The Reserve Bank of India (RBI) has on Tuesday extended the withdrawal limit of cash from bank deposit accounts. The decision was taken as certain depositors are hesitating to deposit their money into the bank accounts as the current limits on cash withdrawals from accounts is not adequate.
"As it is impeding active circulation of currency notes, it has been decided, on careful consideration, to allow withdrawals of deposits made in current legal tender notes on or after November 29, 2016 beyond the current limits; preferably, available higher denominations bank notes of Rs 2000 and Rs 500 are to be issued for such withdrawals," the statement said.
“One, as soon as enough new notes are printed (i.e. remonetisation is complete) and withdrawal limits raised, much of the new deposits could leave the banks. Two, the RBI would have had a preference to suck out temporary super-normal liquidity increases. And since Saturday’s incremental CRR hike, the banks will also not be earning interest on the additional deposits, given CRR is non-remunerative. Under these circumstances, if the RBI believes than lending rates need to fall over time, in order to support growth and recovery, (especially given some growth drag following demonetisation), cutting the repo rate may provide a nudge. We are expecting a repo rate cut in the December 7 policy meeting,” said Pranjul Bhandari, chief India economist, HSBC.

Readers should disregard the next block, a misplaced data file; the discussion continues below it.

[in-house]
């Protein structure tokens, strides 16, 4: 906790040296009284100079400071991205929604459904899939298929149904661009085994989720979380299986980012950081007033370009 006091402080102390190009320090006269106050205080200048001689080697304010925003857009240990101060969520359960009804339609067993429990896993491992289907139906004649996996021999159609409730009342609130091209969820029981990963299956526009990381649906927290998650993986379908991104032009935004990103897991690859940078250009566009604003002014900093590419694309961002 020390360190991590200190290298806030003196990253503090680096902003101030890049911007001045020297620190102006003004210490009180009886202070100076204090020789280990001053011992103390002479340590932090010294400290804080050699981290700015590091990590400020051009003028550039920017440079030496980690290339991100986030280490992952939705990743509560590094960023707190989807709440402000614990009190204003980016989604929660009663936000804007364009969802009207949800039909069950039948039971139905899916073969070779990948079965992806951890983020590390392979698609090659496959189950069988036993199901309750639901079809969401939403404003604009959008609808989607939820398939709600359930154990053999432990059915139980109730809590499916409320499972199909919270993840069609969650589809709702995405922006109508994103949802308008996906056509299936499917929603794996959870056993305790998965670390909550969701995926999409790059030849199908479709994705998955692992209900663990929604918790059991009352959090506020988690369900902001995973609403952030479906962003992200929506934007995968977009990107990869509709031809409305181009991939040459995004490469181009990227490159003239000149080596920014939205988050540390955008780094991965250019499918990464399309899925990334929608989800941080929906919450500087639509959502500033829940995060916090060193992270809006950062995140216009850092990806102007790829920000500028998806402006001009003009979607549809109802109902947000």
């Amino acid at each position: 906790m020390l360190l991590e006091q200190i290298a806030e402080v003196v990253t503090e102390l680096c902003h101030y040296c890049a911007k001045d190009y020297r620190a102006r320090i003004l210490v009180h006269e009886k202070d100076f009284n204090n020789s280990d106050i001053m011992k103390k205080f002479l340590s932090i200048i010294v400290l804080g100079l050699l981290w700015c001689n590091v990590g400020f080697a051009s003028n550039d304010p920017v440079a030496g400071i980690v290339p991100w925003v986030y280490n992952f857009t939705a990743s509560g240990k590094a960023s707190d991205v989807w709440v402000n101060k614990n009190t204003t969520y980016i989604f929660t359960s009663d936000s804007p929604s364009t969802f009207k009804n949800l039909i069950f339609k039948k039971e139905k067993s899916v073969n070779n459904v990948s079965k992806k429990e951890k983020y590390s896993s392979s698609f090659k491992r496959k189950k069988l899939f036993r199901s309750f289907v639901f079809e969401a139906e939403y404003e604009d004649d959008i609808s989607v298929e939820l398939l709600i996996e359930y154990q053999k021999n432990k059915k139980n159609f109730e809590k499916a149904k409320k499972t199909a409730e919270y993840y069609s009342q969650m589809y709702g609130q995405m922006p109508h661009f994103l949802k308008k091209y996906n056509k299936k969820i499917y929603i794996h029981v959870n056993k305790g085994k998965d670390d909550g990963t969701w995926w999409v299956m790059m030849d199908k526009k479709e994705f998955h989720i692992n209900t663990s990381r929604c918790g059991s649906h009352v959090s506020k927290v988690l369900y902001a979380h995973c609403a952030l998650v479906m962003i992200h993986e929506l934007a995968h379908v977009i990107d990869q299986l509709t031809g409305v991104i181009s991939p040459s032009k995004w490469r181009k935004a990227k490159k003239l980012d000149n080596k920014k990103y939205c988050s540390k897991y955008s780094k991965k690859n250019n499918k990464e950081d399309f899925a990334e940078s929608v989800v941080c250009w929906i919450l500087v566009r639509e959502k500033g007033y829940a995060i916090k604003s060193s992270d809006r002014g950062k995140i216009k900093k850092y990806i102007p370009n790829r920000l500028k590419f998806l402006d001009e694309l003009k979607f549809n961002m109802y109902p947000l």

“We expect the RBI now to cut rates aggressively in December up to 50 basis points. Our expectation of a sub 3.5 per cent inflation rate in November/ December now looks sacrosanct. This will be consistent with a lower term structure of interest rates that will enormously benefit the banks at least in treasury gains for better provisioning when they have been entrusted with the onerous task of mobilising the entire accretion in yearly deposits in less than 2 months. Additionally, the loss to GDP will significantly widen the output gap, a perfect foil for cutting rates, in RBI words. Clearly, the banking sector is in challenging times,” said Soumya Kanti Ghosh, chief economic advisor, SBI.
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